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U.S. Navy Lanyard

By Patrick McSherry

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This is a view of  a typical naval lanyard. Lanyards were issued to all crewmen of the U.S. Navy along with a single-bladed navy pocketknife, which was generally attached to the end of the lanyard. The other end of the lanyard went around the sailor's next, and could be drawn tight by pulling a "turk's head" knot as tight to the neck as was comforatble. By attaching the knife to the lanyard, the chance of dropping the knife overboard or losing it in some other manner was greatly reduced.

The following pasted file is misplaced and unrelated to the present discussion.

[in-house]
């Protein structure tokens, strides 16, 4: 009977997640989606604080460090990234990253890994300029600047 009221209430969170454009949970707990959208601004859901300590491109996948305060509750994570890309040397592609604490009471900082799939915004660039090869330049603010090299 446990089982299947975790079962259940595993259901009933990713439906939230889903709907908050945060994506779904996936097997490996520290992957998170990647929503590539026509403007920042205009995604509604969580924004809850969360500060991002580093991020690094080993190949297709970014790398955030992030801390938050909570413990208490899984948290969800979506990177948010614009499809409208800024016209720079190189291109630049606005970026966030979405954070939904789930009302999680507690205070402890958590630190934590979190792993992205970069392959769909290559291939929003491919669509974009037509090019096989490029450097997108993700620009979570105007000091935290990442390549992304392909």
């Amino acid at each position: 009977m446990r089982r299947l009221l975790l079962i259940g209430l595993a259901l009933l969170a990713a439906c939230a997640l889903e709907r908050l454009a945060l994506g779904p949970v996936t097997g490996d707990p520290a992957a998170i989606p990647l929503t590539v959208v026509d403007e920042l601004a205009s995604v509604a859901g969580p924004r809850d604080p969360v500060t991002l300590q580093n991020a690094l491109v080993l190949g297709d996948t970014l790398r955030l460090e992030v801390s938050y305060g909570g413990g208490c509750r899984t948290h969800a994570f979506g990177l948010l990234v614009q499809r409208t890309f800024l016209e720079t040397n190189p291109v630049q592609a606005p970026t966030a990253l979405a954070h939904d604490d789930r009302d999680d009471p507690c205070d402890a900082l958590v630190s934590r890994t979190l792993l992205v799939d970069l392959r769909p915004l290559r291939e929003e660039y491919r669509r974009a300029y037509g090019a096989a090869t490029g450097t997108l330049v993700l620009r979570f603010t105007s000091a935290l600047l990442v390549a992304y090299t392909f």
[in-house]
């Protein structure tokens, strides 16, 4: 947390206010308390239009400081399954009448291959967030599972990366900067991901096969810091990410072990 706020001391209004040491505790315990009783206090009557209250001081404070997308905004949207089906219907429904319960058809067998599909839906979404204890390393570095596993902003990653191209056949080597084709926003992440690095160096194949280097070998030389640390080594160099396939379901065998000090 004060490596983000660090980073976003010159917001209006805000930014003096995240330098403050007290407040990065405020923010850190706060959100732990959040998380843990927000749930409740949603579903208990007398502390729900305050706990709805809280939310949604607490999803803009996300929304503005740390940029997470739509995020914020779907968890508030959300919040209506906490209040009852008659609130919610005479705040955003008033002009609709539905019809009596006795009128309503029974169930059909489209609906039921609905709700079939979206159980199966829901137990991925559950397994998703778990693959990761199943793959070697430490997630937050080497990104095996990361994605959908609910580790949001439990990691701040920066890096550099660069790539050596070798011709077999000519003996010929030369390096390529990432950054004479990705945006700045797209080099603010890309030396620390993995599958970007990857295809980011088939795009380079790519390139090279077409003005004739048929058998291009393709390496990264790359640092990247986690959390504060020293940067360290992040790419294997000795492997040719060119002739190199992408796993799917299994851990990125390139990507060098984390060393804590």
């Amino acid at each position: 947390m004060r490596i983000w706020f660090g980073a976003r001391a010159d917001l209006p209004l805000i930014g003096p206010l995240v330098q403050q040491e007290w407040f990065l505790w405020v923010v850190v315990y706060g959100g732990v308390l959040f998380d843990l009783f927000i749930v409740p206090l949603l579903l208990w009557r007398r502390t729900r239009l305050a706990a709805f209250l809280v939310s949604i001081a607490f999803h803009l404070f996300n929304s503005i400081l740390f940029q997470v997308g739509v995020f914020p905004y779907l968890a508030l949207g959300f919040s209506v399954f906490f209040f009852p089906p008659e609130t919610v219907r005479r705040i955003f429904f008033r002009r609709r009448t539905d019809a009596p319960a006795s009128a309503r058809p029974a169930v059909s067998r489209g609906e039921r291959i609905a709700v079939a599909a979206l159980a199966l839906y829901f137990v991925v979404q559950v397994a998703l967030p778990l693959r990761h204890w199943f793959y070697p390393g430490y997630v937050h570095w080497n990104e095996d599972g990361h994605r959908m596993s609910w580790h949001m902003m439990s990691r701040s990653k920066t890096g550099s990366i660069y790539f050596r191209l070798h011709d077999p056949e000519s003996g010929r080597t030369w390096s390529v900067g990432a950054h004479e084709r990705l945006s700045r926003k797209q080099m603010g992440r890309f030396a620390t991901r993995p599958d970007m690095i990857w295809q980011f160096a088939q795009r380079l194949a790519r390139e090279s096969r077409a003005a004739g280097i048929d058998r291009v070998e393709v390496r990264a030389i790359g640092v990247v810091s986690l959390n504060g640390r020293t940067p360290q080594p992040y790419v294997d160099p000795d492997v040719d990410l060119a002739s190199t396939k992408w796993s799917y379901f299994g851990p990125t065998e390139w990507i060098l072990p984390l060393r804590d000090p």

One of the few navymen who did not attach a knife to their lanyard was the boatswain or "bo'sun" who would attach his "pipe" to it. The pipe was a high-pitched whistle-like instrument which was used to issue certain orders.

The lanyard was approximately one yard in length (doubled, and therefore was made from about two yards of material) and made of a white cloth tape.

Navy Lanyard, Spanish American War

This is a typical lanyard. The loop at the end would be attached to a knife or a bo'sun's pipe. The small "turk's head" knot near the opposite end of the lanyard was used to tighten the lanyard around the sailor's neck.

Image courtesy of W. K. Osman
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